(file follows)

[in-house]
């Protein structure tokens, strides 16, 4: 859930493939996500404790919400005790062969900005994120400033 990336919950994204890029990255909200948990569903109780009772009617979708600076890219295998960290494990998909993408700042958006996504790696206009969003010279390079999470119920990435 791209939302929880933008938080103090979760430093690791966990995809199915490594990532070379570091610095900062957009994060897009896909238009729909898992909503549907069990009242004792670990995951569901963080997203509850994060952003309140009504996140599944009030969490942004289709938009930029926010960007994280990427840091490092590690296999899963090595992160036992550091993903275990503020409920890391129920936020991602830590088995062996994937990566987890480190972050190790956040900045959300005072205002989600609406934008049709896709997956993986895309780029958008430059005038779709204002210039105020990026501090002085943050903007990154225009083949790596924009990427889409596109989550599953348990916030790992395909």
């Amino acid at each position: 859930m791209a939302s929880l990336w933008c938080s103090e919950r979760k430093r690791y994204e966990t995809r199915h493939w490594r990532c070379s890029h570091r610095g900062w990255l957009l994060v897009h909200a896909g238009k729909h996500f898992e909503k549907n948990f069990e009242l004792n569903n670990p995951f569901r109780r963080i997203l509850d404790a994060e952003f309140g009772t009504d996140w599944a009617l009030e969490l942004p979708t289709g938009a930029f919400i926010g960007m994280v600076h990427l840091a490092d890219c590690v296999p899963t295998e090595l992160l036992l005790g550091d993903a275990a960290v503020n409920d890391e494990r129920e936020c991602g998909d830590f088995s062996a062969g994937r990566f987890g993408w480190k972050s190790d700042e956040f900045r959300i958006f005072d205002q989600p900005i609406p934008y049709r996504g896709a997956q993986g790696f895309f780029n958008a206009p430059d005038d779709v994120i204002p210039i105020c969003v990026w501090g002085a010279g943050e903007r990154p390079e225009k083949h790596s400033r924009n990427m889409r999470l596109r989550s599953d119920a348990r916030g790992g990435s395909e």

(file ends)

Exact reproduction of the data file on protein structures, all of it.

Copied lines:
[in-house]
């Protein structure tokens, strides 16, 4: 859930493939996500404790919400005790062969900005994120400033 990336919950994204890029990255909200948990569903109780009772009617979708600076890219295998960290494990998909993408700042958006996504790696206009969003010279390079999470119920990435 791209939302929880933008938080103090979760430093690791966990995809199915490594990532070379570091610095900062957009994060897009896909238009729909898992909503549907069990009242004792670990995951569901963080997203509850994060952003309140009504996140599944009030969490942004289709938009930029926010960007994280990427840091490092590690296999899963090595992160036992550091993903275990503020409920890391129920936020991602830590088995062996994937990566987890480190972050190790956040900045959300005072205002989600609406934008049709896709997956993986895309780029958008430059005038779709204002210039105020990026501090002085943050903007990154225009083949790596924009990427889409596109989550599953348990916030790992395909």
């Amino acid at each position: 859930m791209a939302s929880l990336w933008c938080s103090e919950r979760k430093r690791y994204e966990t995809r199915h493939w490594r990532c070379s890029h570091r610095g900062w990255l957009l994060v897009h909200a896909g238009k729909h996500f898992e909503k549907n948990f069990e009242l004792n569903n670990p995951f569901r109780r963080i997203l509850d404790a994060e952003f309140g009772t009504d996140w599944a009617l009030e969490l942004p979708t289709g938009a930029f919400i926010g960007m994280v600076h990427l840091a490092d890219c590690v296999p899963t295998e090595l992160l036992l005790g550091d993903a275990a960290v503020n409920d890391e494990r129920e936020c991602g998909d830590f088995s062996a062969g994937r990566f987890g993408w480190k972050s190790d700042e956040f900045r959300i958006f005072d205002q989600p900005i609406p934008y049709r996504g896709a997956q993986g790696f895309f780029n958008a206009p430059d005038d779709v994120i204002p210039i105020c969003v990026w501090g002085a010279g943050e903007r990154p390079e225009k083949h790596s400033r924009n990427m889409r999470l596109r989550s599953d119920a348990r916030g790992g990435s395909e």